Integrated Ethics Labs is an on-going project with the goal of providing professor- and student-friendly ethics labs to be integrated into computer sciene, data science, and statistics courses. We believe, as have others before us, that ethics have become an increasingly important part of the undergraduate education of students in these disciplines.
Furthermore, we believe that ethics studies should be progressive in the following sense:
They should begin by laying a foundation of eithical principles, goals, and frameworks;
They should build on this foundation through all four years of the student experience.
While a particular lab can be used in isolation from all others, our experience shows that laying the groundwork with the first year curriculum prepares the students to gain more from subsequent course-related labs. If you do choose to use a lab in isolation, we recommend that you have the students complete A First Look at Ethics in Computer and Data Sciences as homework prior to presenting the isolated lab.
The first year: Laying a foundation
The first year of the curriculum introduces a toolkit of frameworks for use in evaluating approaches to ethical dilemmas. The use of these framework tools is encouraged throughout the curriculum as a way of pushing students to reason through the big picture and potential solutions rather than simply voicing an impulsive opinion. The most useful framework for a given situation can then be used to support and articulate a more thoughtful opinion.
There are four frameworks presented first in year one and then reinforced in the subsequent years. The first three frameworks are frequently used in ethics textbooks, but we see the use of analogies as complementary.
The virtue ethics framework encourages the student to answer the questions “What approach would a virtuous person take?” and “Which virtues would this decision uphold?”
The utilitarian framework asks the student to consider who this decision would affect and to try to determine if the benefits of the outcome to some outweigh the costs to others. In other words, does the chosen approach bring the most “utility” or happiness to the most people?
The deontological framework informs a decision based on a set of rules such as state laws or religious commandments or a company code of ethics.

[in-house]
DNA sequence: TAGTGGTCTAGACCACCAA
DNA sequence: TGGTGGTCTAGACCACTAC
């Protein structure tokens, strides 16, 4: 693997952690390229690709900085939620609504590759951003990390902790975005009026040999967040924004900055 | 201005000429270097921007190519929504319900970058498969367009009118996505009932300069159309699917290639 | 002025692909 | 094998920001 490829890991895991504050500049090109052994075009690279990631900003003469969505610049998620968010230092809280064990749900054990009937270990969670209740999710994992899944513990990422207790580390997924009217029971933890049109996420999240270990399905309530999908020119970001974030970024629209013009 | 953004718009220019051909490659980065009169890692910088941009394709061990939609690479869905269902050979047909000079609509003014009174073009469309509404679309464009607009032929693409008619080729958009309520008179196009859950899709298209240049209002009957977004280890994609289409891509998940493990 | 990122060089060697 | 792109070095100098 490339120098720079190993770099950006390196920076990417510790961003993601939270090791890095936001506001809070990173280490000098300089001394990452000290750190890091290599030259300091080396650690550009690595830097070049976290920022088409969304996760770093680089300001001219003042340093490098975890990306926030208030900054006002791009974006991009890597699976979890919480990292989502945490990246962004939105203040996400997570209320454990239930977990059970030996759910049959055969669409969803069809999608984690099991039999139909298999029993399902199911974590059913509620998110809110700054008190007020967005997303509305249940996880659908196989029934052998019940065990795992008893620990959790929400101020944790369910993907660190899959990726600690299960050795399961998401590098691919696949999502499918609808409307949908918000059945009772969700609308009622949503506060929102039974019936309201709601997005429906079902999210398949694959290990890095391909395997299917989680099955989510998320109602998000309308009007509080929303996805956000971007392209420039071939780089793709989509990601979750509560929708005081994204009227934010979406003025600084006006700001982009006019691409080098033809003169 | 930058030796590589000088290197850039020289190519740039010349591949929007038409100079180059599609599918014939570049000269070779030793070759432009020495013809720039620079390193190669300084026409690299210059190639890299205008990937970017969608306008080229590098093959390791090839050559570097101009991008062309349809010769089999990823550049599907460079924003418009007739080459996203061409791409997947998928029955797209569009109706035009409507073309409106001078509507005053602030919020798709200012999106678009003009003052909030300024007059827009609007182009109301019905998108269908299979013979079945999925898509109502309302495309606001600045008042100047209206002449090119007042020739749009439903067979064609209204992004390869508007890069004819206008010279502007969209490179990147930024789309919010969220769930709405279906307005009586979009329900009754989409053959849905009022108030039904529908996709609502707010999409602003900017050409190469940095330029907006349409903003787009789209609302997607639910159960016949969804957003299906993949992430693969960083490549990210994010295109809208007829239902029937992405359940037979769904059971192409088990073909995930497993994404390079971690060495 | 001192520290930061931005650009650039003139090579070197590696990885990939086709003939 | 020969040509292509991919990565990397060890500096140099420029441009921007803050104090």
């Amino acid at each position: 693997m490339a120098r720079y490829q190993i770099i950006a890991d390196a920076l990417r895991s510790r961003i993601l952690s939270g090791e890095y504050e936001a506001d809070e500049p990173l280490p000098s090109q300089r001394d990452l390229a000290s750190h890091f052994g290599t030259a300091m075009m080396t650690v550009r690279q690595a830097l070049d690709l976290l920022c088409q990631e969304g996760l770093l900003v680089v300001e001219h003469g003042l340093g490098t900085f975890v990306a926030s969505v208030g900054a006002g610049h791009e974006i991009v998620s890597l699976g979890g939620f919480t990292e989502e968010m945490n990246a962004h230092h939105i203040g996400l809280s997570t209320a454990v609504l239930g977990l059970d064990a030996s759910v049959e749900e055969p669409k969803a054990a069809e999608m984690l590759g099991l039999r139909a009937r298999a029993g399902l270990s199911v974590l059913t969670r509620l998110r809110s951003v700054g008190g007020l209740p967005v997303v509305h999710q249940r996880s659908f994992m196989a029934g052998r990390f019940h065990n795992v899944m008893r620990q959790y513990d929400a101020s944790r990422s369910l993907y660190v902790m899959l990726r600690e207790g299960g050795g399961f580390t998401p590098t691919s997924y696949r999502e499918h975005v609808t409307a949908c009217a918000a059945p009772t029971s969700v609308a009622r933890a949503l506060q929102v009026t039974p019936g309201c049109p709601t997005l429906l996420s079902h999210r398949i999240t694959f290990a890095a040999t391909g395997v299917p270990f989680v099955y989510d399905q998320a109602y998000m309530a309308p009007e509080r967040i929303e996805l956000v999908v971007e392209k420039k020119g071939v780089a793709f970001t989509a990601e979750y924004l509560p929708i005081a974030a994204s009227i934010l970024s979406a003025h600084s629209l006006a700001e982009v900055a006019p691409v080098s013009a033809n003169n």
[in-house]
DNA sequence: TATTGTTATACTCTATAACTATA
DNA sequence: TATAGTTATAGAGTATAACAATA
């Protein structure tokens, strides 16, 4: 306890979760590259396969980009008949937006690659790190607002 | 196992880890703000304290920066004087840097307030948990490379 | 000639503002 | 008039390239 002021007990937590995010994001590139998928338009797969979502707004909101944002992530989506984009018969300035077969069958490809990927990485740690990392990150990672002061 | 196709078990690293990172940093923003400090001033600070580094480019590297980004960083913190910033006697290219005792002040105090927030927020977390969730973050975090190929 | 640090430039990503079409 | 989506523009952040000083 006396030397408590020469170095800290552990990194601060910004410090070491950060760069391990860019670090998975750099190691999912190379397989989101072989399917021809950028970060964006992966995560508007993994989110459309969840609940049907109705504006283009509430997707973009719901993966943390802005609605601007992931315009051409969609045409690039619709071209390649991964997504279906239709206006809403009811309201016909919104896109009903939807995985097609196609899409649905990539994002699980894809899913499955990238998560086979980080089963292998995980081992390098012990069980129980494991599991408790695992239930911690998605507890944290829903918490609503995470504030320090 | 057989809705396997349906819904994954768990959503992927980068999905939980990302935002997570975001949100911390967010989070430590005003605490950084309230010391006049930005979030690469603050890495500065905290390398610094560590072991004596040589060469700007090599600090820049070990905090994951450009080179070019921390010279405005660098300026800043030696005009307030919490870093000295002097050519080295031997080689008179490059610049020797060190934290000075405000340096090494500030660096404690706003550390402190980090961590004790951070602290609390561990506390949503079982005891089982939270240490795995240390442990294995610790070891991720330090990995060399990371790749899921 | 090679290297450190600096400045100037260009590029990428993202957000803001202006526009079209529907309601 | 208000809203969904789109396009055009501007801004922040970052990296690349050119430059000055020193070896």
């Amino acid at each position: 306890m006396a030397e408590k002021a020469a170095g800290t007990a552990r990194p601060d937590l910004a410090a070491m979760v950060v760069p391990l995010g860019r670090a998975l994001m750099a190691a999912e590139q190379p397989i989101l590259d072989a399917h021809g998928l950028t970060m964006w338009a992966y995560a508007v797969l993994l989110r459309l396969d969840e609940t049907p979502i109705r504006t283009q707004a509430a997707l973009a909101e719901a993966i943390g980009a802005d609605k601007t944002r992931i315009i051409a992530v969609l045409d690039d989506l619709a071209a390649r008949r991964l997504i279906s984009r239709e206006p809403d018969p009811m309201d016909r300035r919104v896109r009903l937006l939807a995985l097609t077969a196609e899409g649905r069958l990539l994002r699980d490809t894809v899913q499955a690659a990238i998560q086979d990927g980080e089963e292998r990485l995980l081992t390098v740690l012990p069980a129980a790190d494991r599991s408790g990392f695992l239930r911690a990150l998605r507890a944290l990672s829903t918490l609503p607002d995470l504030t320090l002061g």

Sometimes, before any of these frameworks can be used, it is helpful to just understand the situation better. The computer and data science fields are new enough and dynamic enough that there is limited or no precedence for dealing with a particular situation. This is where an analogy can be helpful. An analogy is saying something is like something else for the purpose of clarification. Generally the concept in the analogy is better understood than the dilemma in question, and might help in understanding the less-familiar predicament.
Applications built on a foundation
Once a foundation has been laid, it supports a better, deeper discussion of subsequent application labs The application labs are designed to fit with the content of particular courses. For example, an ethics lab to be integrated into a Data Analysis course might deal with the potential for unethical choices in data cleaning, while a lab to be integrated into a Software Engineering course might deal with the addictive aspects of certain software products.
Recommendations for using the labs
We recommend that no faculty member be “forced” to present one of the labs.
It is important for the students to see the labs as a significant and integral part of the course. A faculty member who presents the material under duress can influence students negatively.
Recognize that you are presenting material that is interdisciplinary in nature.
While you are the content (computer, statistics, data science) expert, you may not be an expert in ethics. You may feel awkward at times in presenting the ethics side of the lab. However, this makes you an excellent role model for students who are also not ethics experts but who will need to address ethical issues in their future occupations. Comfort will be gained as you present a lab a second or third time and are able to adapt it to your personal style
Let students know that the material covered in the labs will be assessed.
This shows that the material is an integral part of the course, and as we all know, students pay more attention to the material that is “on the test!”
The ethics labs employ a variety of activities, and feedback shows that students find them to be quite engaging. It is often the case that students who rarely speak up in class will be quite vocal with this material. Therefore, while each lab could be completed in about 30 minutes, be prepared to be flexible regarding both the time devoted to the labs and the directions that student conversations may go.
Preparing to lead a lab
Each lab provides to the professor the following:
- Ethics and content knowledge prerequisites
- Learning objectives
- A summary of the lab
- A step-by-step guide for leading the lab
- Student handouts if applicable
- Assessment ideas
While the labs are designed to be somewhat “off-the-shelf”, the best results occur when the professor prepares in the following ways:
- Read the entire lab several times to familiarize yourself with the material
- Print or post online any student handouts
- Adapt the lab for the size and personality of the course.
- If a lab is used without any previous introduction to ethics, we recommend that you have the students complete the A First Look at Ethics in Computer and Data Sciences lab as homework prior to presenting the isolated lab.